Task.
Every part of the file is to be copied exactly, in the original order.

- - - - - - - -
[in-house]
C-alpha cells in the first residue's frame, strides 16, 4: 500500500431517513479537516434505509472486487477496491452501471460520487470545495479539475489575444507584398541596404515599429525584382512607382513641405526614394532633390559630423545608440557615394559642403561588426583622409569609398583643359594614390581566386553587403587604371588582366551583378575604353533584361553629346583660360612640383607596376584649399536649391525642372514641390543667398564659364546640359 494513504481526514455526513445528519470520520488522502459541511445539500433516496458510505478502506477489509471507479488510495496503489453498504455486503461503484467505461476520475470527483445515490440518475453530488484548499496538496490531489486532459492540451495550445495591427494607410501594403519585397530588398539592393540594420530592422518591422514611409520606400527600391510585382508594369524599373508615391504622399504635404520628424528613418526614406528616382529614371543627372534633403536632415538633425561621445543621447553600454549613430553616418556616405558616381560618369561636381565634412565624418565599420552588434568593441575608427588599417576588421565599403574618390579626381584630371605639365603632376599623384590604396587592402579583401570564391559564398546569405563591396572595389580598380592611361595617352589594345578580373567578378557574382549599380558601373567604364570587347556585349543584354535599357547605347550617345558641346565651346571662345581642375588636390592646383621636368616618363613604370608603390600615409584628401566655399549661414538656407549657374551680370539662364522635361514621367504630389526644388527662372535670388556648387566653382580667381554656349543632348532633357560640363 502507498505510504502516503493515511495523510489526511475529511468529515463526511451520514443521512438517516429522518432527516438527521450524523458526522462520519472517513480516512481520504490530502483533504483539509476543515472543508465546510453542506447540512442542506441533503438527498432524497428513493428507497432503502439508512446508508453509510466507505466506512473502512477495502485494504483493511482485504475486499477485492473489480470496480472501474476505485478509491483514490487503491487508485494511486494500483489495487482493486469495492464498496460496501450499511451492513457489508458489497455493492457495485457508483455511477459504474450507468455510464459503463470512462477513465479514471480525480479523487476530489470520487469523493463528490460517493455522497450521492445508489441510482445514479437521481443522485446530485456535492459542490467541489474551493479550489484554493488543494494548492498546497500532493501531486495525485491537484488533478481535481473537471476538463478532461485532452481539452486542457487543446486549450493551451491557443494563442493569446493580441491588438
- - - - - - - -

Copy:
[in-house]
C-alpha cells in the first residue's frame, strides 16, 4: 500500500431517513479537516434505509472486487477496491452501471460520487470545495479539475489575444507584398541596404515599429525584382512607382513641405526614394532633390559630423545608440557615394559642403561588426583622409569609398583643359594614390581566386553587403587604371588582366551583378575604353533584361553629346583660360612640383607596376584649399536649391525642372514641390543667398564659364546640359 494513504481526514455526513445528519470520520488522502459541511445539500433516496458510505478502506477489509471507479488510495496503489453498504455486503461503484467505461476520475470527483445515490440518475453530488484548499496538496490531489486532459492540451495550445495591427494607410501594403519585397530588398539592393540594420530592422518591422514611409520606400527600391510585382508594369524599373508615391504622399504635404520628424528613418526614406528616382529614371543627372534633403536632415538633425561621445543621447553600454549613430553616418556616405558616381560618369561636381565634412565624418565599420552588434568593441575608427588599417576588421565599403574618390579626381584630371605639365603632376599623384590604396587592402579583401570564391559564398546569405563591396572595389580598380592611361595617352589594345578580373567578378557574382549599380558601373567604364570587347556585349543584354535599357547605347550617345558641346565651346571662345581642375588636390592646383621636368616618363613604370608603390600615409584628401566655399549661414538656407549657374551680370539662364522635361514621367504630389526644388527662372535670388556648387566653382580667381554656349543632348532633357560640363 502507498505510504502516503493515511495523510489526511475529511468529515463526511451520514443521512438517516429522518432527516438527521450524523458526522462520519472517513480516512481520504490530502483533504483539509476543515472543508465546510453542506447540512442542506441533503438527498432524497428513493428507497432503502439508512446508508453509510466507505466506512473502512477495502485494504483493511482485504475486499477485492473489480470496480472501474476505485478509491483514490487503491487508485494511486494500483489495487482493486469495492464498496460496501450499511451492513457489508458489497455493492457495485457508483455511477459504474450507468455510464459503463470512462477513465479514471480525480479523487476530489470520487469523493463528490460517493455522497450521492445508489441510482445514479437521481443522485446530485456535492459542490467541489474551493479550489484554493488543494494548492498546497500532493501531486495525485491537484488533478481535481473537471476538463478532461485532452481539452486542457487543446486549450493551451491557443494563442493569446493580441491588438